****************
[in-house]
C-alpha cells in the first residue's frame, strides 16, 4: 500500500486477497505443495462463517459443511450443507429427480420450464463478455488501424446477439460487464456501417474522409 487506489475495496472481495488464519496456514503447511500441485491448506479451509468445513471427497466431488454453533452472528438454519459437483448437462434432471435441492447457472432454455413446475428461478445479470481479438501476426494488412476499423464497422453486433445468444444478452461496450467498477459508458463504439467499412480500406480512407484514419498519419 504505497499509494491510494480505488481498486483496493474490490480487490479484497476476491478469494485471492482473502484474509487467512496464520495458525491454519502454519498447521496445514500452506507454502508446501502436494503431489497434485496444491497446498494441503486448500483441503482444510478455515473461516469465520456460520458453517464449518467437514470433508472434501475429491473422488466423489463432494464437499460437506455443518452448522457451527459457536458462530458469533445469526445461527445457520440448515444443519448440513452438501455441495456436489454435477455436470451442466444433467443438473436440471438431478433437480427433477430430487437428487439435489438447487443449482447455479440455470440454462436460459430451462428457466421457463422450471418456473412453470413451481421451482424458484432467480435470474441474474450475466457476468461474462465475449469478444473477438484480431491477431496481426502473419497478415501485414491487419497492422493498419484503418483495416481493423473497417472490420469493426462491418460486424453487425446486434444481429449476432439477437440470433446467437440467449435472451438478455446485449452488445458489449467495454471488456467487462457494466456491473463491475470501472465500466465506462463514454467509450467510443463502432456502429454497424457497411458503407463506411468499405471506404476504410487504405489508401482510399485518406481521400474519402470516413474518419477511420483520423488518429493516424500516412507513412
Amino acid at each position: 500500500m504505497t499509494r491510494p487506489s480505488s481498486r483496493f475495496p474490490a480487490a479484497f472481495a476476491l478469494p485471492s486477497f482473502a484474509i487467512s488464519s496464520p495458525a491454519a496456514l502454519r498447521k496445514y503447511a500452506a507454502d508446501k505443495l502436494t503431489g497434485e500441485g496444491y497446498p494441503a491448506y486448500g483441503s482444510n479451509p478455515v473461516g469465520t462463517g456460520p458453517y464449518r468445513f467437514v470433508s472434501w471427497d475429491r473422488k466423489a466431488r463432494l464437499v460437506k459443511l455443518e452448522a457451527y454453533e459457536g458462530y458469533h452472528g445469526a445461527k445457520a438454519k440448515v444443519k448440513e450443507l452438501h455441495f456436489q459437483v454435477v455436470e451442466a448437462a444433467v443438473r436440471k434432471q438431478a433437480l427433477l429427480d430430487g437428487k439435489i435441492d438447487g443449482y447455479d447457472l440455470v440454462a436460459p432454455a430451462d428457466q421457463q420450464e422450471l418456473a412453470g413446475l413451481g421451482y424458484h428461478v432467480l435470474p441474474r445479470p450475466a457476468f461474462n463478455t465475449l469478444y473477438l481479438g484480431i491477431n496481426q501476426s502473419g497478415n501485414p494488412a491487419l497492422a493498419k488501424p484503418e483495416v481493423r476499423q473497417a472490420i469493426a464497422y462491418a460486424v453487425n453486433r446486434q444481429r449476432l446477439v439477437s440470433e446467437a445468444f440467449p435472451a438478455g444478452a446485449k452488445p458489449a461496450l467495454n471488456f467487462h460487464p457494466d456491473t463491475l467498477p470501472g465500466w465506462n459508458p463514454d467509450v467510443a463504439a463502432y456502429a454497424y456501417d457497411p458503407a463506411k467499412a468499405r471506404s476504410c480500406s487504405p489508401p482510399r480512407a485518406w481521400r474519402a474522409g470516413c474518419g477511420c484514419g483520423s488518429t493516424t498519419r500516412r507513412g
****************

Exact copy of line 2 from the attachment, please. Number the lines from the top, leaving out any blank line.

C-alpha cells in the first residue's frame, strides 16, 4: 500500500486477497505443495462463517459443511450443507429427480420450464463478455488501424446477439460487464456501417474522409 487506489475495496472481495488464519496456514503447511500441485491448506479451509468445513471427497466431488454453533452472528438454519459437483448437462434432471435441492447457472432454455413446475428461478445479470481479438501476426494488412476499423464497422453486433445468444444478452461496450467498477459508458463504439467499412480500406480512407484514419498519419 504505497499509494491510494480505488481498486483496493474490490480487490479484497476476491478469494485471492482473502484474509487467512496464520495458525491454519502454519498447521496445514500452506507454502508446501502436494503431489497434485496444491497446498494441503486448500483441503482444510478455515473461516469465520456460520458453517464449518467437514470433508472434501475429491473422488466423489463432494464437499460437506455443518452448522457451527459457536458462530458469533445469526445461527445457520440448515444443519448440513452438501455441495456436489454435477455436470451442466444433467443438473436440471438431478433437480427433477430430487437428487439435489438447487443449482447455479440455470440454462436460459430451462428457466421457463422450471418456473412453470413451481421451482424458484432467480435470474441474474450475466457476468461474462465475449469478444473477438484480431491477431496481426502473419497478415501485414491487419497492422493498419484503418483495416481493423473497417472490420469493426462491418460486424453487425446486434444481429449476432439477437440470433446467437440467449435472451438478455446485449452488445458489449467495454471488456467487462457494466456491473463491475470501472465500466465506462463514454467509450467510443463502432456502429454497424457497411458503407463506411468499405471506404476504410487504405489508401482510399485518406481521400474519402470516413474518419477511420483520423488518429493516424500516412507513412